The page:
TateShots

Marcel Dzama: Studio visit

An extraordinary day in the life of Marcel Dzama

Canadian artist Marcel Dzama is known for producing small watercolour and pen and ink drawings, like those represented in Tate's collection. For this reason, TateShots was surprised to find him in a studio lot in Brooklyn, co-directing a big budget music video for the band Department of Eagles.

Later, to celebrate the release of his new book, Marcel and his friend, film director and Jackass creator Spike Jonze, signed copies for fans at the David Zwirner gallery. He also invited us back to his studio to reflect on his 'busy day', and we witnessed some of the weird and wonderful creations that inhabit his world.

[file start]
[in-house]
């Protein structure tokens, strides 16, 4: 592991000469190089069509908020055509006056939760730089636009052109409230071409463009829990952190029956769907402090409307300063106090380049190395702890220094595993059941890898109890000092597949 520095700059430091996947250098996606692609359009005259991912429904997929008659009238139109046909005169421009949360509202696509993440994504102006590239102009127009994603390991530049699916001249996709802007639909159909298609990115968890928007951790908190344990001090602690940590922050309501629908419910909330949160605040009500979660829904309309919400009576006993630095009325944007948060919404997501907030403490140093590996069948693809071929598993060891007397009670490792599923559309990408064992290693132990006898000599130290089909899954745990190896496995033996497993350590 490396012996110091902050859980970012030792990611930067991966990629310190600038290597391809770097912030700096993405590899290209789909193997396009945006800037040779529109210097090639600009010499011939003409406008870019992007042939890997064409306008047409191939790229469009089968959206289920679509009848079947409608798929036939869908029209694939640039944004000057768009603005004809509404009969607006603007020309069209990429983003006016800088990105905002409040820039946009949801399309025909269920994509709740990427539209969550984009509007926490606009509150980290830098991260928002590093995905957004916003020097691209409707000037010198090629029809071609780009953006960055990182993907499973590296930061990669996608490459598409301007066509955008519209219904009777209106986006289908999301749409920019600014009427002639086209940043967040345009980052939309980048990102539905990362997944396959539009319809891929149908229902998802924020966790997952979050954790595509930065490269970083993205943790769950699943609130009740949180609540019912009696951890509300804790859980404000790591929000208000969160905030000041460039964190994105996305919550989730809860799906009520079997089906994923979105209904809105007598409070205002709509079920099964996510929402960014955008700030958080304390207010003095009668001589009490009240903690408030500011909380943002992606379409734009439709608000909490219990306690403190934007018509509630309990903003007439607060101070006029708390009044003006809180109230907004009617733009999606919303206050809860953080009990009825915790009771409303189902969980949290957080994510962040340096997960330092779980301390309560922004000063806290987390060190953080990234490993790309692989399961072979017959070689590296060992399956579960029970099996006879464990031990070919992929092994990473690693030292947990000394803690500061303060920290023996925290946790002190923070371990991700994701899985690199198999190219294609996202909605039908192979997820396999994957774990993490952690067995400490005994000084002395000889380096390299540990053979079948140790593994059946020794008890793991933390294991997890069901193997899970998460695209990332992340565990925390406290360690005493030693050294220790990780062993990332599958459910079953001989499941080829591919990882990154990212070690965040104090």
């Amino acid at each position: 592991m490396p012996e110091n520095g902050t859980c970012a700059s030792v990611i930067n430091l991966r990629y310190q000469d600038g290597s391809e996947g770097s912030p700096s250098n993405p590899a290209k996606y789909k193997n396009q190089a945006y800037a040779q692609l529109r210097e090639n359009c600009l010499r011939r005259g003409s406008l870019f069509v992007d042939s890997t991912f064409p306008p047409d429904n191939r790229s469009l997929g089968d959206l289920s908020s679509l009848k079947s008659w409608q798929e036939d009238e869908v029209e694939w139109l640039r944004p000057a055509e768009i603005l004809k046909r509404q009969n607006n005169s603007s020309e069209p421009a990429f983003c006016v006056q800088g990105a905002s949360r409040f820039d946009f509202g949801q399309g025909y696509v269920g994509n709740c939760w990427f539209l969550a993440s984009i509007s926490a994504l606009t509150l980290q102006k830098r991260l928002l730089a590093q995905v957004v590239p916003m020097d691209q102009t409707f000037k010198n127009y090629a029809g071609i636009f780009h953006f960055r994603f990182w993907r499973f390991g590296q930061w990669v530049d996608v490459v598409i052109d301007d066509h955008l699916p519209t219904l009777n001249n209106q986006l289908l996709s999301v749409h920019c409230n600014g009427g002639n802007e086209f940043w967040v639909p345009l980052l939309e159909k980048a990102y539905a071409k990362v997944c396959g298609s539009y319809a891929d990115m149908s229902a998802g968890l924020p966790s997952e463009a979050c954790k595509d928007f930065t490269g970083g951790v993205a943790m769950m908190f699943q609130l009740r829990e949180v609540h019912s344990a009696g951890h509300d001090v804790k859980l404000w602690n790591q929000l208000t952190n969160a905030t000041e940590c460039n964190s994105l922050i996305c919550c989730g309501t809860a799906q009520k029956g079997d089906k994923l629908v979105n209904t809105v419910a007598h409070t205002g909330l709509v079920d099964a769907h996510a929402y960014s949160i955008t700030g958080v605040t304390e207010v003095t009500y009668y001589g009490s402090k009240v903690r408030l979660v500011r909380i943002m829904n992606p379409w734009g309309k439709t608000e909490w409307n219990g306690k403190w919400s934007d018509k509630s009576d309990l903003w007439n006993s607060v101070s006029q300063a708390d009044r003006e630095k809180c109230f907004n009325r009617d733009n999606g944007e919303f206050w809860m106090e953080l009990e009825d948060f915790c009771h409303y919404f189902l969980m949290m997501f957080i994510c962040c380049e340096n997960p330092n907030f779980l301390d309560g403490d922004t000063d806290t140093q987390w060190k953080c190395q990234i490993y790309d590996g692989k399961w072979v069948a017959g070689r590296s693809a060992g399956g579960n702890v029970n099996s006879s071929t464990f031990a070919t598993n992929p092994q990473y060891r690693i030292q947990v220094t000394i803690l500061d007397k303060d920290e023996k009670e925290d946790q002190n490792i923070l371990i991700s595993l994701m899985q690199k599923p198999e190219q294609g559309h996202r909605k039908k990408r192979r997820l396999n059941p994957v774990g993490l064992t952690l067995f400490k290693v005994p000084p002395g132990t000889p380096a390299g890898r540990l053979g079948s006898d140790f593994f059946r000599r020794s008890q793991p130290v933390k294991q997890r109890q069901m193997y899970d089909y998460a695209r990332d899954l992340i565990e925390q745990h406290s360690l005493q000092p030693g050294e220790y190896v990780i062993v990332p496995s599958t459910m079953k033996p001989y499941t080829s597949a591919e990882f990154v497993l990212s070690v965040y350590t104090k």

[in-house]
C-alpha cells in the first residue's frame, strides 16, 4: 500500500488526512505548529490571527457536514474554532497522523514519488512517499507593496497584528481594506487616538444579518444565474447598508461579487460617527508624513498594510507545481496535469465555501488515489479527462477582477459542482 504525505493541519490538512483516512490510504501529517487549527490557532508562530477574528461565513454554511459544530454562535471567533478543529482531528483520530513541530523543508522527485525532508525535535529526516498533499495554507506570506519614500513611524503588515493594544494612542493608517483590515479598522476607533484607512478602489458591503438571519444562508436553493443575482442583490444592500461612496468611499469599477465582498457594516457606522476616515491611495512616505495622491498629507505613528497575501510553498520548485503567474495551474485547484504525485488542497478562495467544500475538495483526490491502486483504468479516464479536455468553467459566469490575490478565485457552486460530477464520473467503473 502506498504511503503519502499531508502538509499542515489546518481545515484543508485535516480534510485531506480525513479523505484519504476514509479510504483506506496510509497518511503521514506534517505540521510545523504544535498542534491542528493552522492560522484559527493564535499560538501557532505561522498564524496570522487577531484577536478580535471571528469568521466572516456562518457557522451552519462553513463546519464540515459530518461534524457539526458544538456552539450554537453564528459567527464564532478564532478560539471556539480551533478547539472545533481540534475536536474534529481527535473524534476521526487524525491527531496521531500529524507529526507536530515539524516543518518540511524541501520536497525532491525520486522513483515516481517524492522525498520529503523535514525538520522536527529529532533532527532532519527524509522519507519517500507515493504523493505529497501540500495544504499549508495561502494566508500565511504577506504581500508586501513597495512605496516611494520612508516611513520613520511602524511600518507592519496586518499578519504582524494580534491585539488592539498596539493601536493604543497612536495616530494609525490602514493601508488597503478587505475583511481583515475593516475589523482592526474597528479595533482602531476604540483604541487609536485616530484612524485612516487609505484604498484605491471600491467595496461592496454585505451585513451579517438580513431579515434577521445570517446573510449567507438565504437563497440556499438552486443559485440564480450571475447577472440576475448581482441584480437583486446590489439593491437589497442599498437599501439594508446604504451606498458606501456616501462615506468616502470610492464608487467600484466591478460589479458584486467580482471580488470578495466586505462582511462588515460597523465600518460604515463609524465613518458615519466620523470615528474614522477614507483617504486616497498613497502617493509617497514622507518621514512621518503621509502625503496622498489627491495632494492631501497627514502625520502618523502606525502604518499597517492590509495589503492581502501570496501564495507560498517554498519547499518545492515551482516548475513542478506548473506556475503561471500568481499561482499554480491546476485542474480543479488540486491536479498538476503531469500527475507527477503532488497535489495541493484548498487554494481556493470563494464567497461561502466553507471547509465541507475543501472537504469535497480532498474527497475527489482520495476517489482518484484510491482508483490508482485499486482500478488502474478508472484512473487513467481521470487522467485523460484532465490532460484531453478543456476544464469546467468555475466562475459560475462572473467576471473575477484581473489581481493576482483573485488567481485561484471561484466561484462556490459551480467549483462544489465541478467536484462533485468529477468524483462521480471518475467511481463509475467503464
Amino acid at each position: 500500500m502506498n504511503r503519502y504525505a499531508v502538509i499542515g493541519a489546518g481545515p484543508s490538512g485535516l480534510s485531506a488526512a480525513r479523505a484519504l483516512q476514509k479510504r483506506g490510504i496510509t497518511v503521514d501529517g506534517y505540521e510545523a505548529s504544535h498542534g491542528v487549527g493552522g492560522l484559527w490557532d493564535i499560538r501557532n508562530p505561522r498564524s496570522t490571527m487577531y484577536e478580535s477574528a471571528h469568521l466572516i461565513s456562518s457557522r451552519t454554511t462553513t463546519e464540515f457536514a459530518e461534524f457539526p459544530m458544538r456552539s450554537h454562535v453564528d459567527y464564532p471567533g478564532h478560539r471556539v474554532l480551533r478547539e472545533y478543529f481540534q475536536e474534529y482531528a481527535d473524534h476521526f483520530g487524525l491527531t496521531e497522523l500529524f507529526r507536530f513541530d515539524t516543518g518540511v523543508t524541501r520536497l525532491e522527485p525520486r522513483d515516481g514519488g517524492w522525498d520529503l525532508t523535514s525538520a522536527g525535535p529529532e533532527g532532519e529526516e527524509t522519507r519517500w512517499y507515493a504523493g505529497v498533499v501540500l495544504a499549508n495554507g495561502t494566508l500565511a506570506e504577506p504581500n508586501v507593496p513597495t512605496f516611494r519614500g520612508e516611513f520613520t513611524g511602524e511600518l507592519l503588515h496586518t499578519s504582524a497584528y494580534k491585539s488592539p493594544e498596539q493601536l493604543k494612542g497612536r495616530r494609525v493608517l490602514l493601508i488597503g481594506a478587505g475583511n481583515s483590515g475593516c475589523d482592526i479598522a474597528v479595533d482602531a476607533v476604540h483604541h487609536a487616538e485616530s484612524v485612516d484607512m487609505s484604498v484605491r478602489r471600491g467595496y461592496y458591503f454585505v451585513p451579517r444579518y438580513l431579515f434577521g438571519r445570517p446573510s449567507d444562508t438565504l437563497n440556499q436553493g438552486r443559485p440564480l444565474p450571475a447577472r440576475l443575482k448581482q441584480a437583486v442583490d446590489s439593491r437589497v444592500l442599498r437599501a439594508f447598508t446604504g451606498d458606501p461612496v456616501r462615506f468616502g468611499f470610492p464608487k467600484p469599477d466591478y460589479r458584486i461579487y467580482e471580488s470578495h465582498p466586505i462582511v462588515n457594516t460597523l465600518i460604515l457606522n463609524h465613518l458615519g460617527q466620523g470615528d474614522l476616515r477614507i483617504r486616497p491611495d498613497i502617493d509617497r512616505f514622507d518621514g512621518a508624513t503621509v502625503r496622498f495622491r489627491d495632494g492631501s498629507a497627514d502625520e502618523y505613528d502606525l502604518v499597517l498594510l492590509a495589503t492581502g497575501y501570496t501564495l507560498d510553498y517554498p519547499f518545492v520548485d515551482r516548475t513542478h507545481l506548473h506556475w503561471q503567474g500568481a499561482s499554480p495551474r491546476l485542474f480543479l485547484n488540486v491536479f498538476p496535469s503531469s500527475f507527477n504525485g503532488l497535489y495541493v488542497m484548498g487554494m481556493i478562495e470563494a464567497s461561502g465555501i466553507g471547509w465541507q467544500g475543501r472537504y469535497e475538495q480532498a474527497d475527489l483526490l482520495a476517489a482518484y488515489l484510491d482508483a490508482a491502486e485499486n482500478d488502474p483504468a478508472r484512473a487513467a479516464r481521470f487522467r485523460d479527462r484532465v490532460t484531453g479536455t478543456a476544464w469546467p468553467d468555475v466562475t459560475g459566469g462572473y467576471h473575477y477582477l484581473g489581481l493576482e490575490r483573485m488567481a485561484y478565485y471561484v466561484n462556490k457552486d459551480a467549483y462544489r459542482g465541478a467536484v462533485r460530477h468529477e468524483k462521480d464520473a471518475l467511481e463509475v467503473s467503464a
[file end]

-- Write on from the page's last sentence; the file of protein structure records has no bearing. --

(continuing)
This one I just made for a photo shoot that I wanted to make, like a kind of old-time looking photo. [Laughs] I’m Marcel Dzama, I was born in Winnipeg, Canada, and I moved to New York four years ago. I’m mostly known for kind of watercolour drawings that I’ve done. It’s not always watercolour, but inks and things. Sometimes painting, and now kind of mixed media of everything, like right now I’m working on this music video for this band called the Department of Eagles. [Music] This part is the giant blue screen for the background, because I’m actually going to do small background paintings, so they’ll replace what’s going on in the background. In the video there’s these two clashing armies of, one’s this kind of hooded terrorist kind of stereotypical terrorists with AK47s, but they’re very elegant ballerina dancers. Like the mask, I’ll have eyeholes here though, kind of a mouth hole over here. The other side’s kind of a clumsy old-time World War One soldier from kind of a mix of Russian and German. And the two battle each other, and in the end they end up killing each other, and they all become these ghost creatures. [Music] I usually don’t work this big. Usually it’s me with a camera, and made all the props and things like that. This is the first time I’ve done anything with this sort of budget. I was thinking that there was some sort of revolution that happened, and they had won over the country, and so it was like kind of a little victory parade. Oh, this is a poster I did for the film The Lotus Eaters, when I showed it at the Timothy Taylor Gallery in London. The book was based on a show I did with the David Zwirner Gallery in March of 2008, and most of the work was done in Mexico in Guadalajara. I’ve a friend who had a foundry, like a ceramics foundry, and he said I could just do what I wanted with a piece of [inaudible] . I started making these kind of creatures that I have been drawing for years into three-dimensional kind of form. Kind of loosely based on the Museum of Natural History’s dioramas. Just early tonight I just did a signing with a friend Spike Jonze who did the interview in the book. [Music] Hello. Greetings. Ladies! Thank you for showing them in. Beware of the bear. [Laughter] I wanted it to kind of feel more like a performance piece, like from the kind of Fluxus artists…like originally I thought we were going to cut each others’ hair and put it inside the book or something instead of a signature, which would have been good, but I guess we would maybe be bald [Laughter] instead. This isn’t really an example of my real day, like a day of my life. For some weird reason it’s a really busy day.

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